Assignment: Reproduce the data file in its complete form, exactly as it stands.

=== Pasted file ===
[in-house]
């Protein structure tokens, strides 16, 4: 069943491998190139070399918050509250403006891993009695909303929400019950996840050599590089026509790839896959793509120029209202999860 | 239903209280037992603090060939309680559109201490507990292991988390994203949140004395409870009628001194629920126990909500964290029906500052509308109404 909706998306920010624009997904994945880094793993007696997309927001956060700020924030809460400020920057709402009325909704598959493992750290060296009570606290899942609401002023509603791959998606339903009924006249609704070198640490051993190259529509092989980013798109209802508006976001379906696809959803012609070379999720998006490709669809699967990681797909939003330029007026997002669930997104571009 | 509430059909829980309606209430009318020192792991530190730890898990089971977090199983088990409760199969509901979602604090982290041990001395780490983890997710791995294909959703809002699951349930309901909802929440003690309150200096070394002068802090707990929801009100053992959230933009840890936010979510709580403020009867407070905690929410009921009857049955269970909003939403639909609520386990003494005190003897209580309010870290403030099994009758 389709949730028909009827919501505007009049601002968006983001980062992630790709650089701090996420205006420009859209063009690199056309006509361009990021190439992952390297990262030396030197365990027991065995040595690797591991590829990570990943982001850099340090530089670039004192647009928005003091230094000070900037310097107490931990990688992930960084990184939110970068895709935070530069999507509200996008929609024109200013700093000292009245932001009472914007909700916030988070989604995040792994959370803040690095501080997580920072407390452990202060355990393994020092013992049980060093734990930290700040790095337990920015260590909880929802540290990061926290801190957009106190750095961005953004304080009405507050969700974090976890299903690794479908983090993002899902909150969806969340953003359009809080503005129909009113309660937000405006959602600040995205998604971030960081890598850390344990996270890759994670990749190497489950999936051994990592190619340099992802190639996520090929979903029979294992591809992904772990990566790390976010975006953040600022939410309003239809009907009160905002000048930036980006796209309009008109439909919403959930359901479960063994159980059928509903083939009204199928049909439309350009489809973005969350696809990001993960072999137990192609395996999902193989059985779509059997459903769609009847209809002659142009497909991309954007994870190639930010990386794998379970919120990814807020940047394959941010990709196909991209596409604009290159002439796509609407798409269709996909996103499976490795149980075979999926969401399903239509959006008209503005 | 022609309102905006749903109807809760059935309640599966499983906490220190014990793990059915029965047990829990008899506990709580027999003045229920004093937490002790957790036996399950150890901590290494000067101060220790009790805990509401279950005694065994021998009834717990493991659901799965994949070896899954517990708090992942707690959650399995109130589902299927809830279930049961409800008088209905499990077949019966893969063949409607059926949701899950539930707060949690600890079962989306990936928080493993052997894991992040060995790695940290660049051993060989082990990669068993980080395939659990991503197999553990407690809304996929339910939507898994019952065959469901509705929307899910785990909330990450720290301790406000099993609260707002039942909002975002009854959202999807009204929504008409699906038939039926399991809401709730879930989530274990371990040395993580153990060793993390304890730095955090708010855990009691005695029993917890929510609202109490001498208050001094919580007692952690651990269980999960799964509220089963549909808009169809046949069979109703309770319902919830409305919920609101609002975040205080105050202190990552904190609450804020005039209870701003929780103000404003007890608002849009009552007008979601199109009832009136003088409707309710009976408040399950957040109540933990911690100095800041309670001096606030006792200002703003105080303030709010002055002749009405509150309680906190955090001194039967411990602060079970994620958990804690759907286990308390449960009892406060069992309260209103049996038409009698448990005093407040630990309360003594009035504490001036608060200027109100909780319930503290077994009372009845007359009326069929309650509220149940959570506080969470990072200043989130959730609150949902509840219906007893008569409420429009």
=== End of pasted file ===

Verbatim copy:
[in-house]
């Protein structure tokens, strides 16, 4: 069943491998190139070399918050509250403006891993009695909303929400019950996840050599590089026509790839896959793509120029209202999860 | 239903209280037992603090060939309680559109201490507990292991988390994203949140004395409870009628001194629920126990909500964290029906500052509308109404 909706998306920010624009997904994945880094793993007696997309927001956060700020924030809460400020920057709402009325909704598959493992750290060296009570606290899942609401002023509603791959998606339903009924006249609704070198640490051993190259529509092989980013798109209802508006976001379906696809959803012609070379999720998006490709669809699967990681797909939003330029007026997002669930997104571009 | 509430059909829980309606209430009318020192792991530190730890898990089971977090199983088990409760199969509901979602604090982290041990001395780490983890997710791995294909959703809002699951349930309901909802929440003690309150200096070394002068802090707990929801009100053992959230933009840890936010979510709580403020009867407070905690929410009921009857049955269970909003939403639909609520386990003494005190003897209580309010870290403030099994009758 389709949730028909009827919501505007009049601002968006983001980062992630790709650089701090996420205006420009859209063009690199056309006509361009990021190439992952390297990262030396030197365990027991065995040595690797591991590829990570990943982001850099340090530089670039004192647009928005003091230094000070900037310097107490931990990688992930960084990184939110970068895709935070530069999507509200996008929609024109200013700093000292009245932001009472914007909700916030988070989604995040792994959370803040690095501080997580920072407390452990202060355990393994020092013992049980060093734990930290700040790095337990920015260590909880929802540290990061926290801190957009106190750095961005953004304080009405507050969700974090976890299903690794479908983090993002899902909150969806969340953003359009809080503005129909009113309660937000405006959602600040995205998604971030960081890598850390344990996270890759994670990749190497489950999936051994990592190619340099992802190639996520090929979903029979294992591809992904772990990566790390976010975006953040600022939410309003239809009907009160905002000048930036980006796209309009008109439909919403959930359901479960063994159980059928509903083939009204199928049909439309350009489809973005969350696809990001993960072999137990192609395996999902193989059985779509059997459903769609009847209809002659142009497909991309954007994870190639930010990386794998379970919120990814807020940047394959941010990709196909991209596409604009290159002439796509609407798409269709996909996103499976490795149980075979999926969401399903239509959006008209503005 | 022609309102905006749903109807809760059935309640599966499983906490220190014990793990059915029965047990829990008899506990709580027999003045229920004093937490002790957790036996399950150890901590290494000067101060220790009790805990509401279950005694065994021998009834717990493991659901799965994949070896899954517990708090992942707690959650399995109130589902299927809830279930049961409800008088209905499990077949019966893969063949409607059926949701899950539930707060949690600890079962989306990936928080493993052997894991992040060995790695940290660049051993060989082990990669068993980080395939659990991503197999553990407690809304996929339910939507898994019952065959469901509705929307899910785990909330990450720290301790406000099993609260707002039942909002975002009854959202999807009204929504008409699906038939039926399991809401709730879930989530274990371990040395993580153990060793993390304890730095955090708010855990009691005695029993917890929510609202109490001498208050001094919580007692952690651990269980999960799964509220089963549909808009169809046949069979109703309770319902919830409305919920609101609002975040205080105050202190990552904190609450804020005039209870701003929780103000404003007890608002849009009552007008979601199109009832009136003088409707309710009976408040399950957040109540933990911690100095800041309670001096606030006792200002703003105080303030709010002055002749009405509150309680906190955090001194039967411990602060079970994620958990804690759907286990308390449960009892406060069992309260209103049996038409009698448990005093407040630990309360003594009035504490001036608060200027109100909780319930503290077994009372009845007359009326069929309650509220149940959570506080969470990072200043989130959730609150949902509840219906007893008569409420429009």